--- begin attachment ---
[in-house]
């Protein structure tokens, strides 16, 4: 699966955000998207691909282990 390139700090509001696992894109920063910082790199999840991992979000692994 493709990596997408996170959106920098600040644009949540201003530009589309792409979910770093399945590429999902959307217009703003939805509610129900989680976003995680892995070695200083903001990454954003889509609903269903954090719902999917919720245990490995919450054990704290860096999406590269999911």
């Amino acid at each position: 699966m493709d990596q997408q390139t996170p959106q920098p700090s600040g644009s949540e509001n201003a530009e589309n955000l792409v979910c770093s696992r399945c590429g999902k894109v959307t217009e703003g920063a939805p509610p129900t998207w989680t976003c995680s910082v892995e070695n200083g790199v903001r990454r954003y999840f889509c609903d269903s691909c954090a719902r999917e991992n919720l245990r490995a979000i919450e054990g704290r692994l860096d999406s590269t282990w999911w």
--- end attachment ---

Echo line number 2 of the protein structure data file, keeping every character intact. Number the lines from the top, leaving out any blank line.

């Protein structure tokens, strides 16, 4: 699966955000998207691909282990 390139700090509001696992894109920063910082790199999840991992979000692994 493709990596997408996170959106920098600040644009949540201003530009589309792409979910770093399945590429999902959307217009703003939805509610129900989680976003995680892995070695200083903001990454954003889509609903269903954090719902999917919720245990490995919450054990704290860096999406590269999911």